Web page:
What Can The Police Lie About During An Investigation?Share
One aspect of criminal law that leaves many people shocked is that the police have legal room to lie to suspects and even witnesses. If you're under investigation, you probably just started wondering exactly what the police can and can't lie about. Also, you're probably curious about how you can deal with this problem. Keep reading to learn about this issue and what criminal lawyers prefer their clients to do.
Lying as an Interview Technique
The strongest legally accepted argument for the police lying to suspects is as an investigative technique. A common police practice when multiple people are allegedly involved in an incident is to split the suspects up. Suppose the cops believe you and your best friend stole some goods from a store. The police might say your friend has told them everything in the hope you'll break.
Similarly, the police can lie about what evidence they do or don't have. They might tell a suspect they found a weapon from a shooting incident, for example.
Presenting Physical Evidence
One area where the law discourages police falsehoods is in the presentation of physical evidence. A cop isn't supposed to put a gun down on the table and clearly state that it's the weapon used in a robbery unless they obtained the weapon from the scene.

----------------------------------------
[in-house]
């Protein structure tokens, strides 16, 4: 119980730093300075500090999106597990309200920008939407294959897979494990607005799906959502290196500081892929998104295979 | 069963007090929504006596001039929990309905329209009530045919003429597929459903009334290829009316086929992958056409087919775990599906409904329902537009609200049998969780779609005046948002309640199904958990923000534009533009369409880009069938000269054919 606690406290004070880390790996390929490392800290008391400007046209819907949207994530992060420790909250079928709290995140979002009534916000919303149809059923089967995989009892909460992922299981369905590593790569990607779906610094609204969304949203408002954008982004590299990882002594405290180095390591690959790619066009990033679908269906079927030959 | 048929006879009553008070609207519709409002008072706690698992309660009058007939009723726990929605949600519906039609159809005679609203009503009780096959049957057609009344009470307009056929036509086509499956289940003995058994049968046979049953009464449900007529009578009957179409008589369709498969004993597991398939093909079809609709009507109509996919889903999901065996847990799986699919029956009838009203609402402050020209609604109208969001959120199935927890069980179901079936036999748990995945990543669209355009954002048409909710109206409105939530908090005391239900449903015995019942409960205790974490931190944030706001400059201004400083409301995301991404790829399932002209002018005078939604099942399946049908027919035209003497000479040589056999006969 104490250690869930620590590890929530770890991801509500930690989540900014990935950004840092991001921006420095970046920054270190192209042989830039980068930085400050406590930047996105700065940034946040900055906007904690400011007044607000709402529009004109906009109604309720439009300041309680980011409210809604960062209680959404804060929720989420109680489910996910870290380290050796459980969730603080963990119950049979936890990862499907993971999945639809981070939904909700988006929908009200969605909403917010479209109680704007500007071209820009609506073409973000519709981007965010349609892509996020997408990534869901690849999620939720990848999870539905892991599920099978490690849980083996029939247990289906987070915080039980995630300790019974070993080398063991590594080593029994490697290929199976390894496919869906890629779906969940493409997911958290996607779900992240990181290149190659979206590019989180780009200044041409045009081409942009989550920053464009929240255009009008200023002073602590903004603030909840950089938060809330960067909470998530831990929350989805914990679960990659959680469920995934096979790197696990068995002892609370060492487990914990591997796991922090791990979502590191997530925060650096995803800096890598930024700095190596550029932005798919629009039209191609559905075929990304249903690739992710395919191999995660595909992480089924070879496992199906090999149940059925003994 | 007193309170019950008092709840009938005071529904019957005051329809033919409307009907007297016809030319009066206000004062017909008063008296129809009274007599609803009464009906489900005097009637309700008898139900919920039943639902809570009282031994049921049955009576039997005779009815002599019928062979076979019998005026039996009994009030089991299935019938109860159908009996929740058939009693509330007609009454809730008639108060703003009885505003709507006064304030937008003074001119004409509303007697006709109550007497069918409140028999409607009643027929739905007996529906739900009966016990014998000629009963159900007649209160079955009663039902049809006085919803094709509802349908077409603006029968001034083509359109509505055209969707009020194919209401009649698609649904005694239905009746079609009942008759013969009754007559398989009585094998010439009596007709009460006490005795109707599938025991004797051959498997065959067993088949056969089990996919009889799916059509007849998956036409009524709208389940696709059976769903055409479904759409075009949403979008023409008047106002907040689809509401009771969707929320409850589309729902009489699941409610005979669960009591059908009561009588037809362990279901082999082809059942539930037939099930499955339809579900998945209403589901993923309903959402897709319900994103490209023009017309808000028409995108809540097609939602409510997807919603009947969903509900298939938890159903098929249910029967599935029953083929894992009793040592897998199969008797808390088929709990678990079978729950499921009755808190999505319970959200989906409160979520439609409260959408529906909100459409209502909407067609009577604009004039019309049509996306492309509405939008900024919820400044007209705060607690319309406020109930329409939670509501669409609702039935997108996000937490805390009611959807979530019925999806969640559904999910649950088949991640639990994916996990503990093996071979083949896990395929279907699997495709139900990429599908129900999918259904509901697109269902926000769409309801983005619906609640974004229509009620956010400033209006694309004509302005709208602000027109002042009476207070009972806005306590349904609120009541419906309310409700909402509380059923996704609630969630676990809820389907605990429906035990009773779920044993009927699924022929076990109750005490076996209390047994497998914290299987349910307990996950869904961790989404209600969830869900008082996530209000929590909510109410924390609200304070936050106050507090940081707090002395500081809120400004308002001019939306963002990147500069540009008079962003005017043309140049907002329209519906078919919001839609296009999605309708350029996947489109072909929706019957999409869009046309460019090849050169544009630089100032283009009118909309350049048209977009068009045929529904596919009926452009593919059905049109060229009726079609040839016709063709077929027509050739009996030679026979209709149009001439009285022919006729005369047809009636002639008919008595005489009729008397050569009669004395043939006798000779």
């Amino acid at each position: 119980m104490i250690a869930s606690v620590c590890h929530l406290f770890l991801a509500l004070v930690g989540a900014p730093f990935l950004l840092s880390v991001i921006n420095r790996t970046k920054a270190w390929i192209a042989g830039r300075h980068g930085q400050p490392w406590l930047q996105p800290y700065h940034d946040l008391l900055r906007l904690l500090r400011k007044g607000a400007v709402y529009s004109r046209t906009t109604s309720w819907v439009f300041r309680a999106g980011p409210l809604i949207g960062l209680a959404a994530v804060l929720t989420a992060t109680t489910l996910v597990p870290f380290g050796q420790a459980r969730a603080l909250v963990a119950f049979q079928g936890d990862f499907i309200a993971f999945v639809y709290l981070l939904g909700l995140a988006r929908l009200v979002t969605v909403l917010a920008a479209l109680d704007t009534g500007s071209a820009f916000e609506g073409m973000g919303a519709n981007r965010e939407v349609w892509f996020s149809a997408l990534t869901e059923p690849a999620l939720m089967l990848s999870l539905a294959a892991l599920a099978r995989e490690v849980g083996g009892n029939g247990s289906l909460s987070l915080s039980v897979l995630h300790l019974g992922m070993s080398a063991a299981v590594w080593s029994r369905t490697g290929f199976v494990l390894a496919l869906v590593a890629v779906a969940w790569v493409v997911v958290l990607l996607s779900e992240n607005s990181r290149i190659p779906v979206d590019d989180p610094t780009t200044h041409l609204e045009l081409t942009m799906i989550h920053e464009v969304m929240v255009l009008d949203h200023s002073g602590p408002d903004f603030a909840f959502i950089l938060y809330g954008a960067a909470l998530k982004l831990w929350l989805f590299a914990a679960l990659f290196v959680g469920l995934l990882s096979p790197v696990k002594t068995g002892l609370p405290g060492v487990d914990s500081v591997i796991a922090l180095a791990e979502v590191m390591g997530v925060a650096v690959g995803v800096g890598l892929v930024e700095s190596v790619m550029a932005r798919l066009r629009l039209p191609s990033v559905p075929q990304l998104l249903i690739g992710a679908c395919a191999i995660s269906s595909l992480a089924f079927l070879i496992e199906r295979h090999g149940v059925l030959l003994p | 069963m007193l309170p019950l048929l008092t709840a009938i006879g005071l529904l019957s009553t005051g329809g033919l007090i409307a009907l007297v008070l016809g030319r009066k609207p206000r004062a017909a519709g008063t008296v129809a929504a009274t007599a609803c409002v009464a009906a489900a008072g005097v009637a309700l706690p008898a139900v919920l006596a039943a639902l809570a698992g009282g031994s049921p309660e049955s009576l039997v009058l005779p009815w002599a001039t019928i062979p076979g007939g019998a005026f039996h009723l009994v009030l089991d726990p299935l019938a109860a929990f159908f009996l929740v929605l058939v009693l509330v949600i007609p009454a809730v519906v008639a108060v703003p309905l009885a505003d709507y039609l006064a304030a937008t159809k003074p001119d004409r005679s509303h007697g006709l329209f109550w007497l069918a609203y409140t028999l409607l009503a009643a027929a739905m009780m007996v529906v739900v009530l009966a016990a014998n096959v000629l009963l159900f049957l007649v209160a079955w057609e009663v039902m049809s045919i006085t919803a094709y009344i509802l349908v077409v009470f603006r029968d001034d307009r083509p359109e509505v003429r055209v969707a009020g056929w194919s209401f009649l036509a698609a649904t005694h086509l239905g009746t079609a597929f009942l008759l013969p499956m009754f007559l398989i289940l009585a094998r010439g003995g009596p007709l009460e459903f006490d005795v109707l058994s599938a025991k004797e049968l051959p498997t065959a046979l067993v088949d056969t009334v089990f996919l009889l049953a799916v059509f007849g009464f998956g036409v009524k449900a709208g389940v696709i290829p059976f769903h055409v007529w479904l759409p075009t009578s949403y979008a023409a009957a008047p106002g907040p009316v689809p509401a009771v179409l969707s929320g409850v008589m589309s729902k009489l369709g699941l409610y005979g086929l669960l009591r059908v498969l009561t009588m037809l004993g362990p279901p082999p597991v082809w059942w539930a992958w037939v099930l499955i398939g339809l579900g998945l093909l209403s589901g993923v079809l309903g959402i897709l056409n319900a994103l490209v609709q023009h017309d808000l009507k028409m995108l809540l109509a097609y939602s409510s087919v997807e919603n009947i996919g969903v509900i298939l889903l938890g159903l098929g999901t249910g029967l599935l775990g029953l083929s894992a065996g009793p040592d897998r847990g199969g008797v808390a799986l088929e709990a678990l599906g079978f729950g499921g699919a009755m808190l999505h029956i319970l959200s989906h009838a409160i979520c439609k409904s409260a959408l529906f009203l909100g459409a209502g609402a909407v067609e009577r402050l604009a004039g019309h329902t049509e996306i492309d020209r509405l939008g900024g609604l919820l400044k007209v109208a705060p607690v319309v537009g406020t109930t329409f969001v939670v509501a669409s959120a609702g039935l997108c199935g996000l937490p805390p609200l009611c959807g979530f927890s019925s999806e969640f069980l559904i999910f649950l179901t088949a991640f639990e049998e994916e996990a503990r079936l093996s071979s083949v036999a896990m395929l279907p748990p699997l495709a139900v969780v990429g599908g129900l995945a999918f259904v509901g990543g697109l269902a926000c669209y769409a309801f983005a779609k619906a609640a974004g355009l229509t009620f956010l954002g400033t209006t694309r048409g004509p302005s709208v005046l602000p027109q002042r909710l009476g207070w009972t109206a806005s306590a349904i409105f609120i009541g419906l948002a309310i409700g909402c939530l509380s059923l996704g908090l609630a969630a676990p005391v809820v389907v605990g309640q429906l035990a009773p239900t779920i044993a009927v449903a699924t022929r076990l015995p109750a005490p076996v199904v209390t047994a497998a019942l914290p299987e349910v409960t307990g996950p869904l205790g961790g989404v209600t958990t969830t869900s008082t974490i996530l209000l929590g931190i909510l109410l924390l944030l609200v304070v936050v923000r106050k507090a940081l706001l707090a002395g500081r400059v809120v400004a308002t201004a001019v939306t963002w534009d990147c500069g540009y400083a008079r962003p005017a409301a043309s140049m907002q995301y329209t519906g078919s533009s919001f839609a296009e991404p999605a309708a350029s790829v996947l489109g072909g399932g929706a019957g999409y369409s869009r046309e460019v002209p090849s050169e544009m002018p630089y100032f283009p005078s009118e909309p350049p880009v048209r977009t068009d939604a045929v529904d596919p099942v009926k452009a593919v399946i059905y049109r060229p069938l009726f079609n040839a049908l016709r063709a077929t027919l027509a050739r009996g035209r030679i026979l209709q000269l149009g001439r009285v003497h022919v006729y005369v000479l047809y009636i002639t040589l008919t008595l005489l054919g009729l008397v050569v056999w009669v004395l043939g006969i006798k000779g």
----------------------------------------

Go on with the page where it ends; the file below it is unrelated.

However, this is a fuzzy area of criminal law. Attorneys will tell their clients to assume the worst about the investigative techniques.
The Nature of the Interview
Another common police technique is to fib about the nature of the interview. The cops might tell someone they consider a suspect that they're a witness, for example. Similarly, they might say they just need to ask a few questions and that you're not under investigation. The problem is cops and prosecutors don't legally have to reveal the existence of an investigation until they charge the suspect with an offense or execute a search warrant.
Your first instinct may be to call the cops out for lying. Don't do this. It may be a trick that leads to a question about how you know something is a lie if you weren't at the crime scene.
Instead, your best play is always to refuse to answer any questions your lawyer doesn't instruct you to answer. If you don't have a lawyer present, tell the police officers you're invoking your rights to remain silent and to have counsel present. Until your attorney shows up and advises you, you have nothing to say to the cops.